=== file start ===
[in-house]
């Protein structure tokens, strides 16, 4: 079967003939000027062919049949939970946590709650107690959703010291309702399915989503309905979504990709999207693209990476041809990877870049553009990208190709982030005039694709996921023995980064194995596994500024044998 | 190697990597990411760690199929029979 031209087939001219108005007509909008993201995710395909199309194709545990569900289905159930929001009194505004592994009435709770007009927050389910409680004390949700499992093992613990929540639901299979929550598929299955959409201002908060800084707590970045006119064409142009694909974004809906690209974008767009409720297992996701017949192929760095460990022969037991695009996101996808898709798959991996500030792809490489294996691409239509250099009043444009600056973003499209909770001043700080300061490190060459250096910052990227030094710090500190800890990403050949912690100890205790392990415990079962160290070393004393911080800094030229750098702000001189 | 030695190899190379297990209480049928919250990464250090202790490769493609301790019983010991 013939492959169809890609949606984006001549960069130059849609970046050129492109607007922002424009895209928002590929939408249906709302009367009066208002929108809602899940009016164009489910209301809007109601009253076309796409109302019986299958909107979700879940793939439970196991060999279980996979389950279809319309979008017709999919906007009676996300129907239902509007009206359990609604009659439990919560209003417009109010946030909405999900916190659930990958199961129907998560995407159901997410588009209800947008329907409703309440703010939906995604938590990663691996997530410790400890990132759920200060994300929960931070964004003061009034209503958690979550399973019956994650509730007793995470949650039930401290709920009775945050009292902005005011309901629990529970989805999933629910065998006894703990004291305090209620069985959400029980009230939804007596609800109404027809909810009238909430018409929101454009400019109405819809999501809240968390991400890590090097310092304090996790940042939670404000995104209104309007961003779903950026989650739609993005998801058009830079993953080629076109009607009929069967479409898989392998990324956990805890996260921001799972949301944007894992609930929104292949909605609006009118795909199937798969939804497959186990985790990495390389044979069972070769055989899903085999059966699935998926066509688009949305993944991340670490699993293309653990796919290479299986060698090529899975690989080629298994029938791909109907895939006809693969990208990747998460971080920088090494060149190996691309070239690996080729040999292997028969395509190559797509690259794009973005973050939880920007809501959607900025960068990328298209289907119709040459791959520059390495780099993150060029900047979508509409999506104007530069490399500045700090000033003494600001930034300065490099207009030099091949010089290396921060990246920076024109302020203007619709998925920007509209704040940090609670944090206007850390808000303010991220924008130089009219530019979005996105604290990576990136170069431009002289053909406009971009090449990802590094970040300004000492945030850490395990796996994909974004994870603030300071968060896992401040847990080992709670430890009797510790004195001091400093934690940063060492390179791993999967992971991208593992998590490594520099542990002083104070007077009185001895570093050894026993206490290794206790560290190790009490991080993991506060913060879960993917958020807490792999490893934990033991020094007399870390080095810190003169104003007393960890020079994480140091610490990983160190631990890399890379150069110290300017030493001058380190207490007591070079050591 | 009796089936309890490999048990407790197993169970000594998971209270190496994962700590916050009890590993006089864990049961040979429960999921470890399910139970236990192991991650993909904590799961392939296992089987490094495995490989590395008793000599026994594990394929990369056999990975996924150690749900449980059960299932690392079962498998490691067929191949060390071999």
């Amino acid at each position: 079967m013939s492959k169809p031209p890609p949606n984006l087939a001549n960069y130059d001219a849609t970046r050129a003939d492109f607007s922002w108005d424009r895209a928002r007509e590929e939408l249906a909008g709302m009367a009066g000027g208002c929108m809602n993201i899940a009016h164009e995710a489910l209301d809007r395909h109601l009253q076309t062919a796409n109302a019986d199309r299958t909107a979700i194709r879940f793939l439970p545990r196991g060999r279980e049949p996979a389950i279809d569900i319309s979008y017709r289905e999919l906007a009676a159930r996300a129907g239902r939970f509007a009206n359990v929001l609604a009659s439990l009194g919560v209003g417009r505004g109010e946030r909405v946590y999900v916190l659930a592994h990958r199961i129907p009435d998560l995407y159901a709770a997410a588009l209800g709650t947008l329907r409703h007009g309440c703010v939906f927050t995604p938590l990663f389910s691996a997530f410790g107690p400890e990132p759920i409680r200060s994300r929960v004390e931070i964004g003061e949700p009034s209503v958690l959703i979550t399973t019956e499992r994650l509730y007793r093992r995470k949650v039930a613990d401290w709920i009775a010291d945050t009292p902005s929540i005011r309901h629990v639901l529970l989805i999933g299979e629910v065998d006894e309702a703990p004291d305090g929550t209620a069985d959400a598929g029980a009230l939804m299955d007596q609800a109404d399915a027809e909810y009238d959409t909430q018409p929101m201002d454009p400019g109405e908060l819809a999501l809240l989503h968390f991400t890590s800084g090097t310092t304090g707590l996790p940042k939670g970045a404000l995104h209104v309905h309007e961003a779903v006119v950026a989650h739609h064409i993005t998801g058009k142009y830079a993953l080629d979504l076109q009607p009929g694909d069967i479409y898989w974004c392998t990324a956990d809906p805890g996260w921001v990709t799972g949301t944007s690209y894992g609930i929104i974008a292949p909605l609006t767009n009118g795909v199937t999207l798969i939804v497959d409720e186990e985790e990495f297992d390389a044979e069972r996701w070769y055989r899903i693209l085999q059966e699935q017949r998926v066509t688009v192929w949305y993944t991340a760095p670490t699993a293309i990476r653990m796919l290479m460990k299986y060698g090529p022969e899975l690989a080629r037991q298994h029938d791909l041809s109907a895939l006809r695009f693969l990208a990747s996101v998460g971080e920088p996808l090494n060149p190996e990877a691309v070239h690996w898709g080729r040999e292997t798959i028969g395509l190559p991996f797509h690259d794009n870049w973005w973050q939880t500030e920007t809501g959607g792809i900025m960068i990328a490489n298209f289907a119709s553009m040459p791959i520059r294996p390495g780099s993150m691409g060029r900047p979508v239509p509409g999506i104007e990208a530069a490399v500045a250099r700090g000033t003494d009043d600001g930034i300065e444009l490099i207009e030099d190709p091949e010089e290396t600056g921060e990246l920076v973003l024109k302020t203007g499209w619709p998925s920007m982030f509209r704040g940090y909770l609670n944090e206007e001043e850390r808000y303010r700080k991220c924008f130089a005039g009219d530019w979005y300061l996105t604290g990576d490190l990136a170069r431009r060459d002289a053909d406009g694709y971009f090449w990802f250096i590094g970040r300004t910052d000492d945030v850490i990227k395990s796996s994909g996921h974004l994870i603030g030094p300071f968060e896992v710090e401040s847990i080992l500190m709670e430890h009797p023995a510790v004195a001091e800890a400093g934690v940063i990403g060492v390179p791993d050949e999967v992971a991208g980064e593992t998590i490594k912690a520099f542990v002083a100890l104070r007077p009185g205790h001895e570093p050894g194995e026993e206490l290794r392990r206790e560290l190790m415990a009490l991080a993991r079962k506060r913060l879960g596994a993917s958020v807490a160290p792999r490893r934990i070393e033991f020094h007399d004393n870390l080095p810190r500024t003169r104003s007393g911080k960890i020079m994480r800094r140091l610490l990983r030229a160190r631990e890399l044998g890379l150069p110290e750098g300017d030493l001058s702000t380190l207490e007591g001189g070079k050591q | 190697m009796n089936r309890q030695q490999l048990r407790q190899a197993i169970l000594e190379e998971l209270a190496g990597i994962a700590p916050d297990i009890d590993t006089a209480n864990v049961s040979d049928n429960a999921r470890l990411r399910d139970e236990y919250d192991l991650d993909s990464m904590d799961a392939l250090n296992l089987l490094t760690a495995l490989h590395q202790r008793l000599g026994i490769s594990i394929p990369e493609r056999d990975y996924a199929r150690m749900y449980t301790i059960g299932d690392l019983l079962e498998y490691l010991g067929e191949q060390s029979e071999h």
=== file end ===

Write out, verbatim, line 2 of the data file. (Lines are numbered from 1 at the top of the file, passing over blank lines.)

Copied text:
């Protein structure tokens, strides 16, 4: 079967003939000027062919049949939970946590709650107690959703010291309702399915989503309905979504990709999207693209990476041809990877870049553009990208190709982030005039694709996921023995980064194995596994500024044998 | 190697990597990411760690199929029979 031209087939001219108005007509909008993201995710395909199309194709545990569900289905159930929001009194505004592994009435709770007009927050389910409680004390949700499992093992613990929540639901299979929550598929299955959409201002908060800084707590970045006119064409142009694909974004809906690209974008767009409720297992996701017949192929760095460990022969037991695009996101996808898709798959991996500030792809490489294996691409239509250099009043444009600056973003499209909770001043700080300061490190060459250096910052990227030094710090500190800890990403050949912690100890205790392990415990079962160290070393004393911080800094030229750098702000001189 | 030695190899190379297990209480049928919250990464250090202790490769493609301790019983010991 013939492959169809890609949606984006001549960069130059849609970046050129492109607007922002424009895209928002590929939408249906709302009367009066208002929108809602899940009016164009489910209301809007109601009253076309796409109302019986299958909107979700879940793939439970196991060999279980996979389950279809319309979008017709999919906007009676996300129907239902509007009206359990609604009659439990919560209003417009109010946030909405999900916190659930990958199961129907998560995407159901997410588009209800947008329907409703309440703010939906995604938590990663691996997530410790400890990132759920200060994300929960931070964004003061009034209503958690979550399973019956994650509730007793995470949650039930401290709920009775945050009292902005005011309901629990529970989805999933629910065998006894703990004291305090209620069985959400029980009230939804007596609800109404027809909810009238909430018409929101454009400019109405819809999501809240968390991400890590090097310092304090996790940042939670404000995104209104309007961003779903950026989650739609993005998801058009830079993953080629076109009607009929069967479409898989392998990324956990805890996260921001799972949301944007894992609930929104292949909605609006009118795909199937798969939804497959186990985790990495390389044979069972070769055989899903085999059966699935998926066509688009949305993944991340670490699993293309653990796919290479299986060698090529899975690989080629298994029938791909109907895939006809693969990208990747998460971080920088090494060149190996691309070239690996080729040999292997028969395509190559797509690259794009973005973050939880920007809501959607900025960068990328298209289907119709040459791959520059390495780099993150060029900047979508509409999506104007530069490399500045700090000033003494600001930034300065490099207009030099091949010089290396921060990246920076024109302020203007619709998925920007509209704040940090609670944090206007850390808000303010991220924008130089009219530019979005996105604290990576990136170069431009002289053909406009971009090449990802590094970040300004000492945030850490395990796996994909974004994870603030300071968060896992401040847990080992709670430890009797510790004195001091400093934690940063060492390179791993999967992971991208593992998590490594520099542990002083104070007077009185001895570093050894026993206490290794206790560290190790009490991080993991506060913060879960993917958020807490792999490893934990033991020094007399870390080095810190003169104003007393960890020079994480140091610490990983160190631990890399890379150069110290300017030493001058380190207490007591070079050591 | 009796089936309890490999048990407790197993169970000594998971209270190496994962700590916050009890590993006089864990049961040979429960999921470890399910139970236990192991991650993909904590799961392939296992089987490094495995490989590395008793000599026994594990394929990369056999990975996924150690749900449980059960299932690392079962498998490691067929191949060390071999």